Three years ago we were planning a road trip to the eastern US when Stan saw an article in the Wall Street Journal about the Shaw Festival at Niagara-on-the-Lake. Wow— an internationally recognized theatre festival in one of our favorite towns in the whole world. Well, since we would be within a couple of hundred miles anyway, we decided to take this once-in-a-lifetime opportunity to attend.
That year we saw an amazing production of Shaw's "Misalliance" that involved the heroine making an entrance by climbing down a floor-to-ceiling bookcase in an aviator's outfit (a scene I later used in A Newly Crimsoned Reliquary
to introduce Antony's actress sister.)
Last year we were again driving eastward to attend the Jane Austen Society of North America AGM in Minneapolis which got us within striking range once more of Niagara-on-the-Lake. This time, knowing how truly exceptional the productions were we booked tickets for: "Major Barbara," "Lady Windermere's Fan," and "Our Betters." Well, after all, what were the odds that we'd ever get back again?
But here we are— en route again to the JASNA AGM, this year in Montreal, and stopping in lovely, lovely Niagara-on-the-Lake. This time to see a slate of five plays. Well, after all, we might not get back again— but now we know to hope.
But first, a serendipity along the way, We stopped in Detroit to visit the Detroit Institute of Arts
— well worth the visit! Our time was limited so we confined ourselves to the European Medieval and Renaissance art collections, but really needed days to do the DIA justice. And a special bit of fun— Stan was selected "Guest of the Day" at our motel: free parking, free breakfast and a swag bagful of goodies.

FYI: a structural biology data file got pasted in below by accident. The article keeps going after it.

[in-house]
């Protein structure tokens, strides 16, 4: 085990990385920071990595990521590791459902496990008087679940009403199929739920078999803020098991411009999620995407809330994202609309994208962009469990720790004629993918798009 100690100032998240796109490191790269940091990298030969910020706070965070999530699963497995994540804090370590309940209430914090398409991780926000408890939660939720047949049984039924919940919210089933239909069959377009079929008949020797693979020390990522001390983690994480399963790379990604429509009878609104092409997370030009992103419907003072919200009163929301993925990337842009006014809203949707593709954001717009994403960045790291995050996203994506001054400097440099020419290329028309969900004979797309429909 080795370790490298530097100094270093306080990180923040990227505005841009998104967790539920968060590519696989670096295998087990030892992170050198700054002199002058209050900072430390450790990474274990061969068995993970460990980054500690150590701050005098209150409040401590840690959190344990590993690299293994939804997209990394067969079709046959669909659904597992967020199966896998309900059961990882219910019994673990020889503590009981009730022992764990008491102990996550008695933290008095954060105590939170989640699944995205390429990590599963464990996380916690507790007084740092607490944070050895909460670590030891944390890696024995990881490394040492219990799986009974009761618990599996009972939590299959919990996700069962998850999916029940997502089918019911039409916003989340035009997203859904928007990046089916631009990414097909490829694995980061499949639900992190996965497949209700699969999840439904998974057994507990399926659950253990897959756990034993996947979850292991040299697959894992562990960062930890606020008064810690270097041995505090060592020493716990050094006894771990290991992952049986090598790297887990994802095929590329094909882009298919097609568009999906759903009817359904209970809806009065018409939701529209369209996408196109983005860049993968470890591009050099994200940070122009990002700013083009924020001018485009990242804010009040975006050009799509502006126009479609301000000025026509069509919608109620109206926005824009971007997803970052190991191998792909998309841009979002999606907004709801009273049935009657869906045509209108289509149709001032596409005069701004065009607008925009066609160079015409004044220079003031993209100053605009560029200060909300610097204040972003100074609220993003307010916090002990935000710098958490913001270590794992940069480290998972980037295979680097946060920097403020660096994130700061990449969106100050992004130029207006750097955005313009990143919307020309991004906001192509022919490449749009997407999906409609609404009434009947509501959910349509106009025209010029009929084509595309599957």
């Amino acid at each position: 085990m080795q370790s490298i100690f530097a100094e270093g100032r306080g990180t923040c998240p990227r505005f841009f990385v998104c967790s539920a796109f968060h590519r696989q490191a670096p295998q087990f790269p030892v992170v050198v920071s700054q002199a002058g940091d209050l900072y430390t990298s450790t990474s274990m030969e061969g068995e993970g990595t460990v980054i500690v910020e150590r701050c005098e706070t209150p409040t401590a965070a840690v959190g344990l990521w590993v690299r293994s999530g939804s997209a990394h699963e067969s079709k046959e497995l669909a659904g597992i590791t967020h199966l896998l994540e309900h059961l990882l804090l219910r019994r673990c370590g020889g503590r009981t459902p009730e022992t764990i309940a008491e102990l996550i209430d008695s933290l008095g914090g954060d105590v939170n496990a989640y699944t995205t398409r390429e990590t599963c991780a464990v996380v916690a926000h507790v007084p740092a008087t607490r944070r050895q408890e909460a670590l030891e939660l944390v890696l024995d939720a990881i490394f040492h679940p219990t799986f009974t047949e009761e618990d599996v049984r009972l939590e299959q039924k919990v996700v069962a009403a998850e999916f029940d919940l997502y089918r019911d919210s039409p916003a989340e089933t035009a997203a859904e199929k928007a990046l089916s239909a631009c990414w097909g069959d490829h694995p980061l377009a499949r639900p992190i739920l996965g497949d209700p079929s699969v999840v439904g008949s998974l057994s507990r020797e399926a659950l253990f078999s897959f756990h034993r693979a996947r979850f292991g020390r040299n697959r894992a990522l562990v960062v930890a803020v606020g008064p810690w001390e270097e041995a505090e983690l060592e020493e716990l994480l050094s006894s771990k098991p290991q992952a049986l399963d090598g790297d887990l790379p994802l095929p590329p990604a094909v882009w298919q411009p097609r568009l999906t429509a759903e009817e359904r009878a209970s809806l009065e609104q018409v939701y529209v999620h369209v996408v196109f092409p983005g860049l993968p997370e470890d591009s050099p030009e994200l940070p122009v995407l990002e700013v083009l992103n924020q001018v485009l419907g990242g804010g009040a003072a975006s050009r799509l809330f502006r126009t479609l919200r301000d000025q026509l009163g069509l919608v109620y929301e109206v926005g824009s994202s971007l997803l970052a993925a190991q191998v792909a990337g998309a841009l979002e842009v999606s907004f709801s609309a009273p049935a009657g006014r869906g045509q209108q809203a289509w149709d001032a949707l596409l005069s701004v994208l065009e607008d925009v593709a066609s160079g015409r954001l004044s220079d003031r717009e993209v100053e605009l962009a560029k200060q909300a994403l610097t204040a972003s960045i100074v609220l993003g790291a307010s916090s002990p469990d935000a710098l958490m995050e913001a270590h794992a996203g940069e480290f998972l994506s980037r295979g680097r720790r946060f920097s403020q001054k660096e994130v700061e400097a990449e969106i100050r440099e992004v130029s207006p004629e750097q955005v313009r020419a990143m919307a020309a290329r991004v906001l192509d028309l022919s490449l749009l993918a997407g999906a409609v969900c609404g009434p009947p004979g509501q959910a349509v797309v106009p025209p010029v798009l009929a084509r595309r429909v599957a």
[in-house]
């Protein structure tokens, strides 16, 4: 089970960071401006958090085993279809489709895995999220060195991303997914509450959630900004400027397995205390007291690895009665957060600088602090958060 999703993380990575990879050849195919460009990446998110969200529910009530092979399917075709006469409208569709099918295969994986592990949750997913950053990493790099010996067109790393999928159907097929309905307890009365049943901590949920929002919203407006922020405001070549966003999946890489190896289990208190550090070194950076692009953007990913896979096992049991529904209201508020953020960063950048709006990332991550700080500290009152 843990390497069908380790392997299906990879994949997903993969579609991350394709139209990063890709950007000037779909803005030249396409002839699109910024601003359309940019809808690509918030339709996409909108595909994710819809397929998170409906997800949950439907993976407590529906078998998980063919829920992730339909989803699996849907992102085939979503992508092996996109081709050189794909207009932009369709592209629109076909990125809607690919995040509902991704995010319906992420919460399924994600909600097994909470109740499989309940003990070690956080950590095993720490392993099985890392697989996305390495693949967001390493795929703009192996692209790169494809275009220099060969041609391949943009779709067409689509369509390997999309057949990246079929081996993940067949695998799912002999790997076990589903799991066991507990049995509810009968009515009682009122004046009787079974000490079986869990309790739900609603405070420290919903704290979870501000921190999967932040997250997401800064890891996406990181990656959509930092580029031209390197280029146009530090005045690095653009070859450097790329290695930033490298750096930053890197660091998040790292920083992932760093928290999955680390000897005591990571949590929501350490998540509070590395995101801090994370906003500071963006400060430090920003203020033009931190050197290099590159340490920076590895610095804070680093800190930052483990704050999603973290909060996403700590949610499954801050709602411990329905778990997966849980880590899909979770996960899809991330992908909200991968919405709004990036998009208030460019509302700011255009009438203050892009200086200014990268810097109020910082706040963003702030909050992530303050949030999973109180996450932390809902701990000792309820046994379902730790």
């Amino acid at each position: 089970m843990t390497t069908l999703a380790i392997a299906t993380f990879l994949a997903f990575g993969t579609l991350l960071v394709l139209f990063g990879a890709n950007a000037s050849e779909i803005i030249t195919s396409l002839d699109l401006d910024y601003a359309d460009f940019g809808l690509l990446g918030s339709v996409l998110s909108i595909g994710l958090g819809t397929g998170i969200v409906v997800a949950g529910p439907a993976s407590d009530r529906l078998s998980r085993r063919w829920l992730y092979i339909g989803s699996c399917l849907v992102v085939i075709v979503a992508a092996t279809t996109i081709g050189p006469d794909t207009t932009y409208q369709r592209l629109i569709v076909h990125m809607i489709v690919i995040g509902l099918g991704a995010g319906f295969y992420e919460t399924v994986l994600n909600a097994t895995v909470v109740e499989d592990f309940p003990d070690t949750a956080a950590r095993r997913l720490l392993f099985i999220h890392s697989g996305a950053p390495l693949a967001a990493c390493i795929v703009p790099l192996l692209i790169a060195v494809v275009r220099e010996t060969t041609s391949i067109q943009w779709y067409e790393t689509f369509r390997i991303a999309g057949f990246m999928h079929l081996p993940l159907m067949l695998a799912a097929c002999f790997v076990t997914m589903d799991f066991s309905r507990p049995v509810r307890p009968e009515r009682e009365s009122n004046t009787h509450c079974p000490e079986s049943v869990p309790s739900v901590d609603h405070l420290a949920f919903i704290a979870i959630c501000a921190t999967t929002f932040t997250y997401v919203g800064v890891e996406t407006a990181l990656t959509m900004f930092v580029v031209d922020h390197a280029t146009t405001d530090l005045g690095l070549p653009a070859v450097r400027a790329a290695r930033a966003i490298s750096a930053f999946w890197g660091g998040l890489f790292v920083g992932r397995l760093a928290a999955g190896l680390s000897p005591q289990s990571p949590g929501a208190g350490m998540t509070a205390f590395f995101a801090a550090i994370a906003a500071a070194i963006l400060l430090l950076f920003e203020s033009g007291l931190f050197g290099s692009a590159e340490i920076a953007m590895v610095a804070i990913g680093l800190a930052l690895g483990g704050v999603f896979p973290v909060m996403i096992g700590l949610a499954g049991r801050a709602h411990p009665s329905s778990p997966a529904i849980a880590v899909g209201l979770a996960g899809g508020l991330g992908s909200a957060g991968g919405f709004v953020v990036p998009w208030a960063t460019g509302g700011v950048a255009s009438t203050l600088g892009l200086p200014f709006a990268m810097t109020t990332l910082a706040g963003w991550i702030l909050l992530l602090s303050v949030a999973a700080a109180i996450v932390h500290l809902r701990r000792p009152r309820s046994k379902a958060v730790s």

Now, to the Shaw Festival. Artistic Director Jackie Maxwell says in her introductory notes that by the time a play is over one should "have been taken down a journey more compelling and magical than you could have imagined. . . As we delight, provoke and entertain, we must always surprise." Ah, I thought, what a perfect goal for a novelist— exactly what I would love to deliver to my readers.
And, Maxwell asks of her audiences what every writer would love from their readers: "stay open and allow yourself to be carried away."
Certainly we were carried away by today's performance of "The Sea" by English playwright Edward Bond. Set in a small village on the east coast of England in 1907, the eccentric characters kept us laughing even as the plot explored the effect on the community of the drowning of a young man in a storm at sea.
The program quoted a critic who aptly described the play as a mix of "'The Tempest', 'The Importance of Being Earnest' and 'The Invasion of the Body Snatchers'."
Ultimately, though, it was Bond's language that sparkled brightest:
"They might as well have an inquest on birth."
"A hero must be afraid of weaker men."
"The universe lives. It teems with life."
"Don't give up hope. The truth is very patient. You'll find it."
"It's the details that make the tragedy."
All that and Afternoon tea at the Prince of Wales:
Tomorrow: J. B. Priestley's "When We Are Married" and Shaw's "The Philanderer." What a combination to see back-to-back. I'll be reporting.
Donna Fletcher Crow (US) is the author of forty-some books, mostly novels dealing with the history of British Christianity. She is the author of The Monastery Murders series; The Lord Danvers Victorian True-Crime series; The Elizabeth & Richard literary mysteries, GLASTONBURY,A Novel of the Holy Grail and more.